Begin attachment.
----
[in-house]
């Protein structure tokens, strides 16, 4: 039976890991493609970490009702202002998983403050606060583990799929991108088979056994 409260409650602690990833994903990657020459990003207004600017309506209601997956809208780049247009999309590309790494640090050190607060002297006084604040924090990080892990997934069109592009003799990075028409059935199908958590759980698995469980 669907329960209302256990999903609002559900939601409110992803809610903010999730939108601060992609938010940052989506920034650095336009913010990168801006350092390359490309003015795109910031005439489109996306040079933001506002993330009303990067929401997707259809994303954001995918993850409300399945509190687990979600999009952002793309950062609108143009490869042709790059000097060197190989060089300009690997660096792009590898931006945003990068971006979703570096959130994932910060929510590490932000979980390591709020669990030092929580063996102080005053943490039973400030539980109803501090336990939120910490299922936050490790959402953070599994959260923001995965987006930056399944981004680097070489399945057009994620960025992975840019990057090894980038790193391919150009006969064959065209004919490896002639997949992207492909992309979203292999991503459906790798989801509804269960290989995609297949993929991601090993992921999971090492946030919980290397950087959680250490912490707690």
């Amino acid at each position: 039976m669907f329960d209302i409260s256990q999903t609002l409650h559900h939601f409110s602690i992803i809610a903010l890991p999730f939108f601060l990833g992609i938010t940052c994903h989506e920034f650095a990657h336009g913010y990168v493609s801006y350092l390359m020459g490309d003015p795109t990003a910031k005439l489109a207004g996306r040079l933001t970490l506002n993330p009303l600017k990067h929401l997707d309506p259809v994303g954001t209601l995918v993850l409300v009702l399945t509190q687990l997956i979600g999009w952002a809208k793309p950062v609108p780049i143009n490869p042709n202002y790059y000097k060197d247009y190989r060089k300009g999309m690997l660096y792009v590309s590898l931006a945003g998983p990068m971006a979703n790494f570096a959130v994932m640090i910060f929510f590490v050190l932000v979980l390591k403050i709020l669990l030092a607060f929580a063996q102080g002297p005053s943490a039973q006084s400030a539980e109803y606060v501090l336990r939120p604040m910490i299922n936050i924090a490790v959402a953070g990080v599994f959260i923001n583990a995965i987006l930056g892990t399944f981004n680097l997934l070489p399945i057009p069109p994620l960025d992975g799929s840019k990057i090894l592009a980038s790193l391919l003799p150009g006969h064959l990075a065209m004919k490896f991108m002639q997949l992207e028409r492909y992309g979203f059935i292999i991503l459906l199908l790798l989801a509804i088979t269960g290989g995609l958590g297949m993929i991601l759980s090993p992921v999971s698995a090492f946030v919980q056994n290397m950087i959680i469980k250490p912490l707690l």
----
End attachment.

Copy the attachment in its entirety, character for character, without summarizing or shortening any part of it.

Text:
[in-house]
């Protein structure tokens, strides 16, 4: 039976890991493609970490009702202002998983403050606060583990799929991108088979056994 409260409650602690990833994903990657020459990003207004600017309506209601997956809208780049247009999309590309790494640090050190607060002297006084604040924090990080892990997934069109592009003799990075028409059935199908958590759980698995469980 669907329960209302256990999903609002559900939601409110992803809610903010999730939108601060992609938010940052989506920034650095336009913010990168801006350092390359490309003015795109910031005439489109996306040079933001506002993330009303990067929401997707259809994303954001995918993850409300399945509190687990979600999009952002793309950062609108143009490869042709790059000097060197190989060089300009690997660096792009590898931006945003990068971006979703570096959130994932910060929510590490932000979980390591709020669990030092929580063996102080005053943490039973400030539980109803501090336990939120910490299922936050490790959402953070599994959260923001995965987006930056399944981004680097070489399945057009994620960025992975840019990057090894980038790193391919150009006969064959065209004919490896002639997949992207492909992309979203292999991503459906790798989801509804269960290989995609297949993929991601090993992921999971090492946030919980290397950087959680250490912490707690």
């Amino acid at each position: 039976m669907f329960d209302i409260s256990q999903t609002l409650h559900h939601f409110s602690i992803i809610a903010l890991p999730f939108f601060l990833g992609i938010t940052c994903h989506e920034f650095a990657h336009g913010y990168v493609s801006y350092l390359m020459g490309d003015p795109t990003a910031k005439l489109a207004g996306r040079l933001t970490l506002n993330p009303l600017k990067h929401l997707d309506p259809v994303g954001t209601l995918v993850l409300v009702l399945t509190q687990l997956i979600g999009w952002a809208k793309p950062v609108p780049i143009n490869p042709n202002y790059y000097k060197d247009y190989r060089k300009g999309m690997l660096y792009v590309s590898l931006a945003g998983p990068m971006a979703n790494f570096a959130v994932m640090i910060f929510f590490v050190l932000v979980l390591k403050i709020l669990l030092a607060f929580a063996q102080g002297p005053s943490a039973q006084s400030a539980e109803y606060v501090l336990r939120p604040m910490i299922n936050i924090a490790v959402a953070g990080v599994f959260i923001n583990a995965i987006l930056g892990t399944f981004n680097l997934l070489p399945i057009p069109p994620l960025d992975g799929s840019k990057i090894l592009a980038s790193l391919l003799p150009g006969h064959l990075a065209m004919k490896f991108m002639q997949l992207e028409r492909y992309g979203f059935i292999i991503l459906l199908l790798l989801a509804i088979t269960g290989g995609l958590g297949m993929i991601l759980s090993p992921v999971s698995a090492f946030v919980q056994n290397m950087i959680i469980k250490p912490l707690l």